For the moment we will describe how to think of divergence for 2-dimensional vector fields because it is simpler to draw. However, all of the ideas we will discuss are true in 3-dimensions as well by replacing the word area with volume.
One handy way to imagine divergence is to think of the vector field as being a velocity field. Suppose a small region is outlined by a number of tracer particles, each moving in the velocity field.
If the divergence of the field is positive, then the net flux is out of the region, the particles move outwards according to the magnitude and direction of the velocity vector field. Here the particles are moving with constant x-velocity, but different y-velocities, increasing the area by expanding in the y-direction.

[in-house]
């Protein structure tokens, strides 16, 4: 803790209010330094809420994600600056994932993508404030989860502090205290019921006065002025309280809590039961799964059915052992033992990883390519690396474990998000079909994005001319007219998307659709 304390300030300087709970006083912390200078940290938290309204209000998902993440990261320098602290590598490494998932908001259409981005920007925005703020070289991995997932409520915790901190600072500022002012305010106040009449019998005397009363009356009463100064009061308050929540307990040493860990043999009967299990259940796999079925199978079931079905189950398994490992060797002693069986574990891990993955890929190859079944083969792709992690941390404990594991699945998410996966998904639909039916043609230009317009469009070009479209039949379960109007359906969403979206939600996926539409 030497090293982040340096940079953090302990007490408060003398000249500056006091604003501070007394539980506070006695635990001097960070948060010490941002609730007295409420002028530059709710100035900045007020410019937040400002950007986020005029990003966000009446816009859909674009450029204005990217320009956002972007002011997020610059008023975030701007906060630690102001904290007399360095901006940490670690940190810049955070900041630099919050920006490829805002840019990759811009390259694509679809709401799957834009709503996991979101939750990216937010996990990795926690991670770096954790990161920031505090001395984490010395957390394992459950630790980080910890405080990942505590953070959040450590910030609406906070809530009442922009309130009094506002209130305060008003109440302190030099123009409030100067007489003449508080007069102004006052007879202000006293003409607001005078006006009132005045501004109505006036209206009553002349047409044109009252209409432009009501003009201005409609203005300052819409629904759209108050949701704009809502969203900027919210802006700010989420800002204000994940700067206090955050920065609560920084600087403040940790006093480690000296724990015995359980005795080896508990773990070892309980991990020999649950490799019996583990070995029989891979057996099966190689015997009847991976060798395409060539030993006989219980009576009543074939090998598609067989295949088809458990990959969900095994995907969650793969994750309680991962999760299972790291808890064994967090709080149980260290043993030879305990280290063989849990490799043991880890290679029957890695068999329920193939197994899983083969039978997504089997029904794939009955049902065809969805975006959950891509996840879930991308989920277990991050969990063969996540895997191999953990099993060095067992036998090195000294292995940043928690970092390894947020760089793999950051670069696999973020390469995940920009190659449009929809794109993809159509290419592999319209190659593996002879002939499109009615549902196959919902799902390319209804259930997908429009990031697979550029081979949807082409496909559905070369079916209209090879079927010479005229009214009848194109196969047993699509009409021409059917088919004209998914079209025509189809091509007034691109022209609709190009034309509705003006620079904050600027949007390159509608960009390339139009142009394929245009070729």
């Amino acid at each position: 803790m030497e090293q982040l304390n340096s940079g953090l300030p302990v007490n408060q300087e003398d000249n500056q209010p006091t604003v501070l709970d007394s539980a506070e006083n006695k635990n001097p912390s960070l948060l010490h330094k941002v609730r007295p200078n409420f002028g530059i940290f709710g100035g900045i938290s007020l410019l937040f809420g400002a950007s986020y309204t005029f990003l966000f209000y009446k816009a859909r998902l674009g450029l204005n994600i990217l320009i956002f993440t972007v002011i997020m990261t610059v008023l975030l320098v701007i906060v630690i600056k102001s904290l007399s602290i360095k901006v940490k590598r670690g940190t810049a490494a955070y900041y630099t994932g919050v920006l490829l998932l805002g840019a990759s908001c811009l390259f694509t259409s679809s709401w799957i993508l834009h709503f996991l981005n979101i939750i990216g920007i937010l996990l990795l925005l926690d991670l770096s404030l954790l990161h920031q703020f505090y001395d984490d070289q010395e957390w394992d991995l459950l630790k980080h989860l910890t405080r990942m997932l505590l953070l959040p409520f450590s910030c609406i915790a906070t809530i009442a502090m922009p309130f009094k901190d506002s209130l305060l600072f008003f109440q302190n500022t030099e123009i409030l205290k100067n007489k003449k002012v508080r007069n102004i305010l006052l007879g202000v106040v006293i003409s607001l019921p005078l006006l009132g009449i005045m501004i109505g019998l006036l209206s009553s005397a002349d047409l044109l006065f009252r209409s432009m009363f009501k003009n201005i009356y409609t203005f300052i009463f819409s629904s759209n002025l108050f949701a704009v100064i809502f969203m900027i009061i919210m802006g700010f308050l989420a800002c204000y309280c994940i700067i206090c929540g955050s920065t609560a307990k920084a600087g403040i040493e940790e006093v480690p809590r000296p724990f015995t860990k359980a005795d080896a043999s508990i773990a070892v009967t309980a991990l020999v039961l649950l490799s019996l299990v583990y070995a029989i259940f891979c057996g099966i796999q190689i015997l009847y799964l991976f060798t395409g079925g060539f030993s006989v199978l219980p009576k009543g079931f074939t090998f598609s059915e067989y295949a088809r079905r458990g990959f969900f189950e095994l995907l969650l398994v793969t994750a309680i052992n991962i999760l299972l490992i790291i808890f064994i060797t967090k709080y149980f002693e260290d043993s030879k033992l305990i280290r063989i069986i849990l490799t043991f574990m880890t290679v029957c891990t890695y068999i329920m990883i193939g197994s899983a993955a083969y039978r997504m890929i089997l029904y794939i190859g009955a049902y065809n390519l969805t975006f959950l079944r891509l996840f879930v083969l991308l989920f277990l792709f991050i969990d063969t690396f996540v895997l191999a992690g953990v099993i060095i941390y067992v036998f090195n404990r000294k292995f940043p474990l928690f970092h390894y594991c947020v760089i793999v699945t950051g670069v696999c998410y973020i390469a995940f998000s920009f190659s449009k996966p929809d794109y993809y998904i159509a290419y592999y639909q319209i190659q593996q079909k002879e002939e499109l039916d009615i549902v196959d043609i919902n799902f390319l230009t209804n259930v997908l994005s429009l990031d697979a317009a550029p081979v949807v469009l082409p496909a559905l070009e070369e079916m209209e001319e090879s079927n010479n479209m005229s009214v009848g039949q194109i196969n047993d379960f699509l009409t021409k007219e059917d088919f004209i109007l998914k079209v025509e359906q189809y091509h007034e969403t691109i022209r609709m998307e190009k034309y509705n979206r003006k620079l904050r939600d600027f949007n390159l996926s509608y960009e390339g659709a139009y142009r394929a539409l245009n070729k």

If the divergence of the field is less than zero, then the area outlined by the particles decreases as the particles flows according to the velocity field. Here the particles are moving with zero y-velocity, but with x-velocities that decrease as the particles move to the right.
And if the divergence is zero, the area doesn't change. Let's see if we can use this model to recognize positive, negative, and zero divergence.
Let's start by considering a vector field we encounter in the world.
Fluid flow has a velocity vector field. Here you see a clip of a classic MIT fluid flow video. The region of flow is outlined. Square regions of hydrogen bubbles have been added to the flow field. These bubbles are analogous to tracer particles.
Make a prediction as to whether or not this vector field is divergent. [pause]